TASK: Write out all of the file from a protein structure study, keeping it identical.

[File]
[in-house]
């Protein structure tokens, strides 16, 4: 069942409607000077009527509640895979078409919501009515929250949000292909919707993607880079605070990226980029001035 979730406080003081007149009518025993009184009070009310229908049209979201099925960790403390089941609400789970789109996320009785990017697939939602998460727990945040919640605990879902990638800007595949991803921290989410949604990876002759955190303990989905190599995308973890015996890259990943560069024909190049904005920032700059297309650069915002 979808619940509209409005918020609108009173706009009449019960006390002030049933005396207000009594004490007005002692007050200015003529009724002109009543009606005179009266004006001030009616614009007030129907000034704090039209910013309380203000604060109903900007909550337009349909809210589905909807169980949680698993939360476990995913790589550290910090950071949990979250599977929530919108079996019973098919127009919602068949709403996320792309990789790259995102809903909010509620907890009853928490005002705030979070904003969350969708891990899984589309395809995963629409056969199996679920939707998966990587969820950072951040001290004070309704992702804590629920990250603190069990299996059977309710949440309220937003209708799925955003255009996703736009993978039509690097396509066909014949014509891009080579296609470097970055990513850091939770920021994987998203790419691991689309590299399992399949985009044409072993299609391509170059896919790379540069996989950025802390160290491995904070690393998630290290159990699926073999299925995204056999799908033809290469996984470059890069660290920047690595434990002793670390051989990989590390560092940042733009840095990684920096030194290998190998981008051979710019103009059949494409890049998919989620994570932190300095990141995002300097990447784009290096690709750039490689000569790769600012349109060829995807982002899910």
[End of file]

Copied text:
[in-house]
């Protein structure tokens, strides 16, 4: 069942409607000077009527509640895979078409919501009515929250949000292909919707993607880079605070990226980029001035 979730406080003081007149009518025993009184009070009310229908049209979201099925960790403390089941609400789970789109996320009785990017697939939602998460727990945040919640605990879902990638800007595949991803921290989410949604990876002759955190303990989905190599995308973890015996890259990943560069024909190049904005920032700059297309650069915002 979808619940509209409005918020609108009173706009009449019960006390002030049933005396207000009594004490007005002692007050200015003529009724002109009543009606005179009266004006001030009616614009007030129907000034704090039209910013309380203000604060109903900007909550337009349909809210589905909807169980949680698993939360476990995913790589550290910090950071949990979250599977929530919108079996019973098919127009919602068949709403996320792309990789790259995102809903909010509620907890009853928490005002705030979070904003969350969708891990899984589309395809995963629409056969199996679920939707998966990587969820950072951040001290004070309704992702804590629920990250603190069990299996059977309710949440309220937003209708799925955003255009996703736009993978039509690097396509066909014949014509891009080579296609470097970055990513850091939770920021994987998203790419691991689309590299399992399949985009044409072993299609391509170059896919790379540069996989950025802390160290491995904070690393998630290290159990699926073999299925995204056999799908033809290469996984470059890069660290920047690595434990002793670390051989990989590390560092940042733009840095990684920096030194290998190998981008051979710019103009059949494409890049998919989620994570932190300095990141995002300097990447784009290096690709750039490689000569790769600012349109060829995807982002899910």